Saturday, April 7, 2012

The End

I’m leaving Madagascar today. After two years on the Big Red Island, having only left to visit Egypt, I’m heading to the West—I’ll be in South Africa for ten days and then I’m back in Seattle, and starting the job search in DC.

(So if you have job leads or ideas of work in the DC area, please do let me know…:)

Bye Madland—it’s been interesting. Hello South Africa…

Friday, April 6, 2012

Malaria Month--BAMM!

If you follow multiple volunteer blogs, you may be experiencing a bit of deja vu this month--it’s BAMM! (Blog About Malaria Month). During April, Peace Corps Volunteers all over Africa are blogging and tweeting about their experiences with malaria during their service. Admittedly I'm on my way out, but that doesn't prevent me from sharing a little info as I leave.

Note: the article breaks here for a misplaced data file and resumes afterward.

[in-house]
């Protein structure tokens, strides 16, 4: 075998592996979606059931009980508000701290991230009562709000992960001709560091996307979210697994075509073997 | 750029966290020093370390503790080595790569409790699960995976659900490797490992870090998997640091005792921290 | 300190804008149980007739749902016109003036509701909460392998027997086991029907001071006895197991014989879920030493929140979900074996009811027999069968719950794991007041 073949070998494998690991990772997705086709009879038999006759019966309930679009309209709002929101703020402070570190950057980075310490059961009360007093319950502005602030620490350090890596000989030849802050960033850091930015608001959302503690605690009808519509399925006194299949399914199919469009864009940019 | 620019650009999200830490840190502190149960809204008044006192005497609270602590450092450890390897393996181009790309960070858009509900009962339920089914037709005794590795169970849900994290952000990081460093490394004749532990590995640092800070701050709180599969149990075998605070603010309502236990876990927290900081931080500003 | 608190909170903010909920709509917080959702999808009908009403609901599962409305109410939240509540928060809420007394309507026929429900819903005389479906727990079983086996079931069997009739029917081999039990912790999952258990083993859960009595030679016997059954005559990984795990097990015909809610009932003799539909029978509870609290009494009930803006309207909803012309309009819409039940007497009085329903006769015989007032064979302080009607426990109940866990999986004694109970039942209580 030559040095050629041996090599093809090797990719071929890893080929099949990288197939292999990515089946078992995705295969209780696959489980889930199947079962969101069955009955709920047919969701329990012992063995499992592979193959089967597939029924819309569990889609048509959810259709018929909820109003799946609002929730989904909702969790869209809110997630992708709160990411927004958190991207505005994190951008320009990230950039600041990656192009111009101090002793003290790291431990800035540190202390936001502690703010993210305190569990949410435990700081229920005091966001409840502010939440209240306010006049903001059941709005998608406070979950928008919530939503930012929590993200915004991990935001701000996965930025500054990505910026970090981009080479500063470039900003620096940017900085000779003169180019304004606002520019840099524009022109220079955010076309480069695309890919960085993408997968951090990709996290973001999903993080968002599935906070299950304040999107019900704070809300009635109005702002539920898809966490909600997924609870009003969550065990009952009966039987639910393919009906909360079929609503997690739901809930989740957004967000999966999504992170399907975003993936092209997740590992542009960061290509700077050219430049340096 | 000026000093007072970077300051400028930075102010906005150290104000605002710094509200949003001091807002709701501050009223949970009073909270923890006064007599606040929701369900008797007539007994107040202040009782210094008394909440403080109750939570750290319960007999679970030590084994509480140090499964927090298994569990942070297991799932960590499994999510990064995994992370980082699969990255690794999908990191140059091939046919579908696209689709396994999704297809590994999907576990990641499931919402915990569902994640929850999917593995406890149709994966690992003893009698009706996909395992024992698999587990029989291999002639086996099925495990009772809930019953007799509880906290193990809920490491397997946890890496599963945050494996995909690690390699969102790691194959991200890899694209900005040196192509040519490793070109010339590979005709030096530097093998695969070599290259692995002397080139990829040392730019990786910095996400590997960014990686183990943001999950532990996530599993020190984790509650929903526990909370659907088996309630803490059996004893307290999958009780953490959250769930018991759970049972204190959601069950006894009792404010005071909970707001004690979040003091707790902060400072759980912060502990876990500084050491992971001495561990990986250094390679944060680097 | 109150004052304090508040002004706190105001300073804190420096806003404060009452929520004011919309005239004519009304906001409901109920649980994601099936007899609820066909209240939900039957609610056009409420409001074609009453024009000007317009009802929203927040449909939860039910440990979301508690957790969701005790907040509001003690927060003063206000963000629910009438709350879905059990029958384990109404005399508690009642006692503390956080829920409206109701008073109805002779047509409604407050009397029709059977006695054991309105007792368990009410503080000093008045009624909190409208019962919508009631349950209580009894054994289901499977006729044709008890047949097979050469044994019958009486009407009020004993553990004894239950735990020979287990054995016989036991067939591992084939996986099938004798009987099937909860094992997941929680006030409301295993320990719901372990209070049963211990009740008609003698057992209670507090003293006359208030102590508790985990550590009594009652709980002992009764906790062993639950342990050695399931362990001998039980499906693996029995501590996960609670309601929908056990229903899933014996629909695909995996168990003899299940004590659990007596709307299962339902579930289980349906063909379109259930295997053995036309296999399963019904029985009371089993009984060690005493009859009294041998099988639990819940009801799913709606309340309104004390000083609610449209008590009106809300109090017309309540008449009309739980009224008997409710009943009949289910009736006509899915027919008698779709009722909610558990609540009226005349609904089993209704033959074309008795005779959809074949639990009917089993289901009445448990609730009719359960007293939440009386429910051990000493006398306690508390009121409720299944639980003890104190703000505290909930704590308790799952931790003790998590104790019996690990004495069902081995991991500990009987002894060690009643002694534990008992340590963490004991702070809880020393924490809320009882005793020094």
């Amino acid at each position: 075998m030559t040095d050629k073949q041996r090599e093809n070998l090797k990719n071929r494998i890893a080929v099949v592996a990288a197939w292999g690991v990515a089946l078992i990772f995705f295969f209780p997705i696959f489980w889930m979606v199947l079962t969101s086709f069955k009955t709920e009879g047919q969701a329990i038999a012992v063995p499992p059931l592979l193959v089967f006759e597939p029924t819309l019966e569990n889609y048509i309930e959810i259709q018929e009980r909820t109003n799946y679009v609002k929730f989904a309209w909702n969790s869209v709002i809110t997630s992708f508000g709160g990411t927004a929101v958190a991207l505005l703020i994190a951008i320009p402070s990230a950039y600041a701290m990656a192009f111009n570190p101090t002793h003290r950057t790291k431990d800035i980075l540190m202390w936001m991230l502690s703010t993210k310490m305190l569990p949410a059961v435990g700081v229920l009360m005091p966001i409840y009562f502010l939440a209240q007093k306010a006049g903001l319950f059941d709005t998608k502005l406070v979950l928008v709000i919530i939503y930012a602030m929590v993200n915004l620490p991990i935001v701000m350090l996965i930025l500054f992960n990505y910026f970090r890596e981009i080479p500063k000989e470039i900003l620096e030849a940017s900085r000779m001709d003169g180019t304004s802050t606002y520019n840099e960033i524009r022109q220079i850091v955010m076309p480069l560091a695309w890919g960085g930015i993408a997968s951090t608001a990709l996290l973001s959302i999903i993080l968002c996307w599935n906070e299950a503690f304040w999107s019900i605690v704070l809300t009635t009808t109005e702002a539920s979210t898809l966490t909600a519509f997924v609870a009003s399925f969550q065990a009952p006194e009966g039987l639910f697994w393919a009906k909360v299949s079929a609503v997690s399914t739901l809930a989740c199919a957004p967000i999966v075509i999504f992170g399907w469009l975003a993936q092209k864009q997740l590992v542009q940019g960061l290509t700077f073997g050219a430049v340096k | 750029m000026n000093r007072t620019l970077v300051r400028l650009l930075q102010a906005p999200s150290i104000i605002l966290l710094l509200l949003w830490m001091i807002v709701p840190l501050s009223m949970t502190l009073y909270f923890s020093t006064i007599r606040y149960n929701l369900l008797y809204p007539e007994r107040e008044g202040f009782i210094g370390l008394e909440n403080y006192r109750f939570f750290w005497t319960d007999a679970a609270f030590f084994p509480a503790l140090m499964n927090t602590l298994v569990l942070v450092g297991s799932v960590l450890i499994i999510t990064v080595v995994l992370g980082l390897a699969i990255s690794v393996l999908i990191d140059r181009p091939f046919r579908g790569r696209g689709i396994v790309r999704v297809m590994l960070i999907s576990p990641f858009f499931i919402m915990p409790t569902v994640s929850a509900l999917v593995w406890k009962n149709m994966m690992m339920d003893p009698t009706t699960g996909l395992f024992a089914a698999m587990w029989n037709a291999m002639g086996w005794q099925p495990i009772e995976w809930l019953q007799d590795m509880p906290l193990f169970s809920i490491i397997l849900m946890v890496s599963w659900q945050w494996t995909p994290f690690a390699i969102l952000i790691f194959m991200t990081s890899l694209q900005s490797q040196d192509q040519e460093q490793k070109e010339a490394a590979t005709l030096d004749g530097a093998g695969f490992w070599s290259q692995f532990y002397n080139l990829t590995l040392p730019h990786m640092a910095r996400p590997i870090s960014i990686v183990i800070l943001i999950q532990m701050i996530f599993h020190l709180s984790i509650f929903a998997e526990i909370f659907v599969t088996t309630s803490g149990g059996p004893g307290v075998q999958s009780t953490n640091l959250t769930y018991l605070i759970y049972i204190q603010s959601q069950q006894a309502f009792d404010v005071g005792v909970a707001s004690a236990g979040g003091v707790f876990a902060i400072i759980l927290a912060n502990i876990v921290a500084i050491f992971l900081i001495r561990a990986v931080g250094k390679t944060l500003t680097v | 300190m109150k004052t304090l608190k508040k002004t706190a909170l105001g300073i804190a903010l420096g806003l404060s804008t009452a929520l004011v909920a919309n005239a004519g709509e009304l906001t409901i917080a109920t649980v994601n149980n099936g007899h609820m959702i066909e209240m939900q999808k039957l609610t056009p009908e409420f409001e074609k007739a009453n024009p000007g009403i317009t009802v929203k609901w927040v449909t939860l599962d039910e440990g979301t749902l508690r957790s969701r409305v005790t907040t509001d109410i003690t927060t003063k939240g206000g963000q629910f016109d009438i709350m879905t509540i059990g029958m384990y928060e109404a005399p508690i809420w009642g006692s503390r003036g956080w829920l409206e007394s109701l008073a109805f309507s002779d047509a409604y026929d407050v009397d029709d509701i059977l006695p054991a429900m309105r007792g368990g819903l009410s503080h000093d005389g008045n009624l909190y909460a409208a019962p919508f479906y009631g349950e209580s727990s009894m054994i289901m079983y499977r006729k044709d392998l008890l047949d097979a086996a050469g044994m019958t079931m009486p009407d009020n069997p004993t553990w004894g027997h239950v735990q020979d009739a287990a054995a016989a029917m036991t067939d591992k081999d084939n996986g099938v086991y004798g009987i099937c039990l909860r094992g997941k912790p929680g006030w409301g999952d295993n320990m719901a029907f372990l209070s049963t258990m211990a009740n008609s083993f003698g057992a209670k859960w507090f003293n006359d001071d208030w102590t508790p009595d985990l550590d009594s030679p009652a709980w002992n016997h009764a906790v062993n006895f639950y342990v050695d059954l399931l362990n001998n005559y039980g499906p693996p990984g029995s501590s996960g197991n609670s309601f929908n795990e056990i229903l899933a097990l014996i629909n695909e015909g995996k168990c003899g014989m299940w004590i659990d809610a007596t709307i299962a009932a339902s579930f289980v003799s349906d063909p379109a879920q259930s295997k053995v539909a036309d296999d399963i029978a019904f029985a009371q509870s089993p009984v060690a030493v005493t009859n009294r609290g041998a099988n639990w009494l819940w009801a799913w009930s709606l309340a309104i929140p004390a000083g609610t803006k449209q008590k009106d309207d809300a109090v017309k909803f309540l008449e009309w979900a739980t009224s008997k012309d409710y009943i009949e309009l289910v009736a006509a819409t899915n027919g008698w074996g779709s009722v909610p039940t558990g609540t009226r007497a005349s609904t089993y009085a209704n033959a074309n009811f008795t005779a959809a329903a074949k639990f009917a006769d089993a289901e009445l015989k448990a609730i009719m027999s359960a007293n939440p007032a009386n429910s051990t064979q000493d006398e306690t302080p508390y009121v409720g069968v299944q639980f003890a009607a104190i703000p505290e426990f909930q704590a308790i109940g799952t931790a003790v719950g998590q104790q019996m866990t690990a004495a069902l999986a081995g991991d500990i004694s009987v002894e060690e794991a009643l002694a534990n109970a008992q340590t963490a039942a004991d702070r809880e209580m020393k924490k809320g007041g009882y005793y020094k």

Malaria is a blood-borne parasite that hitches a ride on the bite of a certain type of nocturnal mosquito. When it gets into your bloodstream, the parasites multiply in red blood cells and then burst out of them, which causes initial sign of illness like fevers, aches, and chills.

When I asked my community about major illness during my initial site surveys, malaria was always at the top of the list as a reason why people ended up in the hospital. This is especially dangerous in my area since we have a high rate of falciparum malaria, a.k.a. nasty deadly cerebral malaria.

A combination of prevention (like mosquito nets) and early treatment sharply reduces the incidence of malaria.

Malaria was eradicated in the U.S. in 1951. No kidding. It was one of the CDC's first major initiatives. With organization and education, complete eradication is a possibility.

Malaria is the number one killer in Africa. Over 90% of deaths from malaria occur in Sub-Saharan Africa. 60% of deaths are children under 5.

In Madagascar, malaria is the second leading cause of hospital mortality and the third leading cause of morbidity for children under five.

April 25th is World Malaria Day.

Want more info? Check out the official Stomp Out Malaria webpage, and get on Facebook and “like” the Stomp Out Malaria page.